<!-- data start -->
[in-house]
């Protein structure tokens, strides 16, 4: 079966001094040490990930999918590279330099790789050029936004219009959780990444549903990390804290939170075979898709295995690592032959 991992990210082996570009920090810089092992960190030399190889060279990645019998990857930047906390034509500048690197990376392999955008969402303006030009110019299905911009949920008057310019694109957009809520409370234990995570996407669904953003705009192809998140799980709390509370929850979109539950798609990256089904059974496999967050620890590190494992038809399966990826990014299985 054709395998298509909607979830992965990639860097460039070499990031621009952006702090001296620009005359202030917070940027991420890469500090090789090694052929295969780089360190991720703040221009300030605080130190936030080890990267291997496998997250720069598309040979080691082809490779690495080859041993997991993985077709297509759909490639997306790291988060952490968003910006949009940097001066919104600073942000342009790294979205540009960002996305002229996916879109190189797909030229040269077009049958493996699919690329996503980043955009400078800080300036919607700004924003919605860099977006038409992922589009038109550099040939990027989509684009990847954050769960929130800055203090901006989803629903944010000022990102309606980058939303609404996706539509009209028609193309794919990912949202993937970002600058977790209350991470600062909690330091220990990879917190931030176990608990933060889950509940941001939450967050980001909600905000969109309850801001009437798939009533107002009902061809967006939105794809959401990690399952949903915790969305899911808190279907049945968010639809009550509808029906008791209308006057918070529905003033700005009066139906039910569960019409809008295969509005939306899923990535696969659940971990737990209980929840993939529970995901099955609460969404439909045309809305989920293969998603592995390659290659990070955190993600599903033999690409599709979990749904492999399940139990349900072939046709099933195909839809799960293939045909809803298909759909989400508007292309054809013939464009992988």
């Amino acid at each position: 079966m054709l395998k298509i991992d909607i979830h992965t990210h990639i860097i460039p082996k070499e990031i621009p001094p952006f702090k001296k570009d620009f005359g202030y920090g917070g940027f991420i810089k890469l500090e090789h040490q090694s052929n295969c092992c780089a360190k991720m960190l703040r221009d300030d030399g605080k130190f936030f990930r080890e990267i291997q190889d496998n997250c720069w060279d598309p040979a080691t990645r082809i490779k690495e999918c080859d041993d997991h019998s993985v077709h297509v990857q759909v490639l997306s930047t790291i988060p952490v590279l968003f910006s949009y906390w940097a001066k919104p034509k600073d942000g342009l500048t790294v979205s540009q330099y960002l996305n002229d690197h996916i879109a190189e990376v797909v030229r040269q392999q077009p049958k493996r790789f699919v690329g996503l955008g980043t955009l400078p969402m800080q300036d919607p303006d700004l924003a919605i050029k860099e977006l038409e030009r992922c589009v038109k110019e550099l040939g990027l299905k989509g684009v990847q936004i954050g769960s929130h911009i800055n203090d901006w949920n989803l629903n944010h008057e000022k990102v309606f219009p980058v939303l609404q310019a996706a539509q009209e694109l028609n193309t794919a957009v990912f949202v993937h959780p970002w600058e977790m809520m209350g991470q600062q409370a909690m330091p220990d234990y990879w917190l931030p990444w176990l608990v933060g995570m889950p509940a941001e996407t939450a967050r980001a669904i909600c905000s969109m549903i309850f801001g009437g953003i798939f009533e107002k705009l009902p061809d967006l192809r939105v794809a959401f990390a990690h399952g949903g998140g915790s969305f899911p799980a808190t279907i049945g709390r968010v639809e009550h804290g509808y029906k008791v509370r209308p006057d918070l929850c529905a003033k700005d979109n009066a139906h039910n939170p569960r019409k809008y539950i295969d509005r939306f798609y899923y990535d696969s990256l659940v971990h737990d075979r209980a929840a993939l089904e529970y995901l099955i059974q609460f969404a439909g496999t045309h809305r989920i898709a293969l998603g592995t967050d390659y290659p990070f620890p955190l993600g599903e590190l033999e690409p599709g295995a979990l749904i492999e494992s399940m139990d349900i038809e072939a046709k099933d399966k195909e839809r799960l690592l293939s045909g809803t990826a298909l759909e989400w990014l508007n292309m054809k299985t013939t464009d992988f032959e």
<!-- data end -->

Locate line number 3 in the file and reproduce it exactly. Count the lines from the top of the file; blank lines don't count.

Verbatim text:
């Amino acid at each position: 079966m054709l395998k298509i991992d909607i979830h992965t990210h990639i860097i460039p082996k070499e990031i621009p001094p952006f702090k001296k570009d620009f005359g202030y920090g917070g940027f991420i810089k890469l500090e090789h040490q090694s052929n295969c092992c780089a360190k991720m960190l703040r221009d300030d030399g605080k130190f936030f990930r080890e990267i291997q190889d496998n997250c720069w060279d598309p040979a080691t990645r082809i490779k690495e999918c080859d041993d997991h019998s993985v077709h297509v990857q759909v490639l997306s930047t790291i988060p952490v590279l968003f910006s949009y906390w940097a001066k919104p034509k600073d942000g342009l500048t790294v979205s540009q330099y960002l996305n002229d690197h996916i879109a190189e990376v797909v030229r040269q392999q077009p049958k493996r790789f699919v690329g996503l955008g980043t955009l400078p969402m800080q300036d919607p303006d700004l924003a919605i050029k860099e977006l038409e030009r992922c589009v038109k110019e550099l040939g990027l299905k989509g684009v990847q936004i954050g769960s929130h911009i800055n203090d901006w949920n989803l629903n944010h008057e000022k990102v309606f219009p980058v939303l609404q310019a996706a539509q009209e694109l028609n193309t794919a957009v990912f949202v993937h959780p970002w600058e977790m809520m209350g991470q600062q409370a909690m330091p220990d234990y990879w917190l931030p990444w176990l608990v933060g995570m889950p509940a941001e996407t939450a967050r980001a669904i909600c905000s969109m549903i309850f801001g009437g953003i798939f009533e107002k705009l009902p061809d967006l192809r939105v794809a959401f990390a990690h399952g949903g998140g915790s969305f899911p799980a808190t279907i049945g709390r968010v639809e009550h804290g509808y029906k008791v509370r209308p006057d918070l929850c529905a003033k700005d979109n009066a139906h039910n939170p569960r019409k809008y539950i295969d509005r939306f798609y899923y990535d696969s990256l659940v971990h737990d075979r209980a929840a993939l089904e529970y995901l099955i059974q609460f969404a439909g496999t045309h809305r989920i898709a293969l998603g592995t967050d390659y290659p990070f620890p955190l993600g599903e590190l033999e690409p599709g295995a979990l749904i492999e494992s399940m139990d349900i038809e072939a046709k099933d399966k195909e839809r799960l690592l293939s045909g809803t990826a298909l759909e989400w990014l508007n292309m054809k299985t013939t464009d992988f032959e």